Diane G.

Systems Architect, Systems Administration — ISC Technology Services
Portrait photo of Diane G.

ISC service(s) or programs/projects:  Active Directory, Azure, Active Roles Server (migrating on-premises services and servers to Azure-hosted ones)

Length of time in ISC:  Joined Penn and ISC in 2009

Previous work experience:  Nine years in law firms doing systems administration and Exchange administration. Before that, I worked at Salisbury University in Maryland doing desktop support. .

Tell us about a challenge at Penn that made you proud to be part of ISC.

I was one of the core people involved in consolidating 13 separate mail systems on campus — that was 18 months of diplomatic and technical effort. Many Schools and Centers were used to running their own systems, so a lot of negotiations were required to agree on standard procedures. The implementation was certainly a success. And there were a lot of good lessons learned in the process of innovating within Penn’s IT ecosystem.

What’s an interesting technical or business problem you’ve faced with ISC?

Putting a greater emphasis on security! We implemented a lot of required security protocols that had not previously existed in the Active Directory space, and spent time educating and working with clients to enhance security in their environments. Based on joint analysis, some of our clients were concerned with potential security vulnerabilities, and we helped to take proactive steps to address and mitigate them. We definitely got positive feedback about it.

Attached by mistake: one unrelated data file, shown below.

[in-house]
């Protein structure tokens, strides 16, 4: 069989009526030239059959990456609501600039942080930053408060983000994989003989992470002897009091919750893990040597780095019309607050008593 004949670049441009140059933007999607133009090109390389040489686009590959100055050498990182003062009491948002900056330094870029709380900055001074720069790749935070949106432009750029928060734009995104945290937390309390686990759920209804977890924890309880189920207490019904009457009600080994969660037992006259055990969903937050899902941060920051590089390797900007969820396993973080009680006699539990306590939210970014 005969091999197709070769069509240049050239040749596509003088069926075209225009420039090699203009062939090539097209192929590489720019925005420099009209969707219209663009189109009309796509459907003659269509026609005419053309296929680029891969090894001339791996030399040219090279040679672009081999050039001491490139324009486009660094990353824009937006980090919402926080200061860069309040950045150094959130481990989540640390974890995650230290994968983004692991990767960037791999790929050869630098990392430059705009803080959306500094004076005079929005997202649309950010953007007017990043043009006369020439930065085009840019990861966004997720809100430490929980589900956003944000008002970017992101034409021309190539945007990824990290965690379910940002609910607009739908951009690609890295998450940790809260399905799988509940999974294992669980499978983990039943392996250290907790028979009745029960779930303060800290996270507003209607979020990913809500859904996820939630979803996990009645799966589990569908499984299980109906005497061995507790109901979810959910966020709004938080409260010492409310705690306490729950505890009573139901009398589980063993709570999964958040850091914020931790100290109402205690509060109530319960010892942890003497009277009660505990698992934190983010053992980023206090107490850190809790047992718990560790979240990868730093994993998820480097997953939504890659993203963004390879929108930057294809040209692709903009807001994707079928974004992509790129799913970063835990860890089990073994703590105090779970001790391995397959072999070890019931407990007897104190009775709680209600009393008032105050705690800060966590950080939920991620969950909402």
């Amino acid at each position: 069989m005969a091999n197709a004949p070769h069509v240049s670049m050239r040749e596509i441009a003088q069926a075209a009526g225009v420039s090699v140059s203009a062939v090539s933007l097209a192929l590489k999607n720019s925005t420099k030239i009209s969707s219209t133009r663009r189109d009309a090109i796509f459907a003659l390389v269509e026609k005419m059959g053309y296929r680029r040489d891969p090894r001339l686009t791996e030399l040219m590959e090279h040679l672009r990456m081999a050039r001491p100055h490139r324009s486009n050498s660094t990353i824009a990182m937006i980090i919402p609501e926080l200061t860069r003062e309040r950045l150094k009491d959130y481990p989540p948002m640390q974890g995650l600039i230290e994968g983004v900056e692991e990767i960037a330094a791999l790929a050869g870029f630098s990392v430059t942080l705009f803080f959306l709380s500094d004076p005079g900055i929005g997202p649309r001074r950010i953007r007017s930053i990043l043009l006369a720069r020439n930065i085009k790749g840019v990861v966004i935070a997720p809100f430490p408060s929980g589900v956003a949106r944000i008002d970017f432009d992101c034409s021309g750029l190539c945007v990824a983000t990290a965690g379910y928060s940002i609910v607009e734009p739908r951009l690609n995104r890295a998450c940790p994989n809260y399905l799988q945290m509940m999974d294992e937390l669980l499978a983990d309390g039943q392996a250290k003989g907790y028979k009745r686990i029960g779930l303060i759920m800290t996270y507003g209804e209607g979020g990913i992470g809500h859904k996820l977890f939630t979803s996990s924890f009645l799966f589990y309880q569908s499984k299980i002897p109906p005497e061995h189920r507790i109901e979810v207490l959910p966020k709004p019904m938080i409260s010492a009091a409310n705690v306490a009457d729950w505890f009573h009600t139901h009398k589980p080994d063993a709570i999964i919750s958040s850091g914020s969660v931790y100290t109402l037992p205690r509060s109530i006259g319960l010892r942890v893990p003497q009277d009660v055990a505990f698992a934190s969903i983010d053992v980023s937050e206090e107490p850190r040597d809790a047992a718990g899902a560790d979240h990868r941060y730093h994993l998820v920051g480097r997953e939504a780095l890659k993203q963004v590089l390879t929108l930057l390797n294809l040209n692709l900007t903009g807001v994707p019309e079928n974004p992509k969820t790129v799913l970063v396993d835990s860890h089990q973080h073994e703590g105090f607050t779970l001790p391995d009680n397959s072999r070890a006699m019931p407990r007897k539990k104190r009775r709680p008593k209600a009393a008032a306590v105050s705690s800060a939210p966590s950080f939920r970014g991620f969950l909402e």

What do you like best about working with clients?

The O365 project gave me exposure to clients across the University, allowed me to develop relationships with sysadmins in different Schools and Centers, and build credibility with them. I was glad to learn how things are set up in their environments. When clients have questions or need recommendations, it’s very gratifying to come up with solutions together. Understanding how centralized or distributed their own environments are helps me to know how to approach them. It’s also exciting to see the level of talent all across the University.

How has the pandemic changed the way you approach your role?

Until we went full-time remote, I didn’t realize how much my in-office days guided my work-from-home days. My in-office days were my meeting days, good for brainstorming and collaborating, and then my work-from-home days were when I locked myself in a dark room and implemented all the things we had agreed upon. So I had to shift my thinking from treating my work-from-home time as pure productivity to expecting interruptions and meetings. It’s all sort of blended now. And meeting everyone’s pets online was really cool.

What are you passionate about in your free time?

Woodworking! I’m not very good at it, but I still have ten fingers, which is Goal Number One. I aspire to make a proper desk. The first things I made were drawers for my bathroom, using invisible joinery with dowels. And they work! I also hope to make a media stand out of old-growth mahogany that used to be my front steps.

What else would you most like people at Penn to know about you?

I really enjoy doing digital forensics and post-incident analysis. Working backwards from an incident requires both rigorous logic and also intuition — and a lot of caffeine. Also, I started my career teaching kindergarten. (No, I have no idea how I ended up in IT, either…)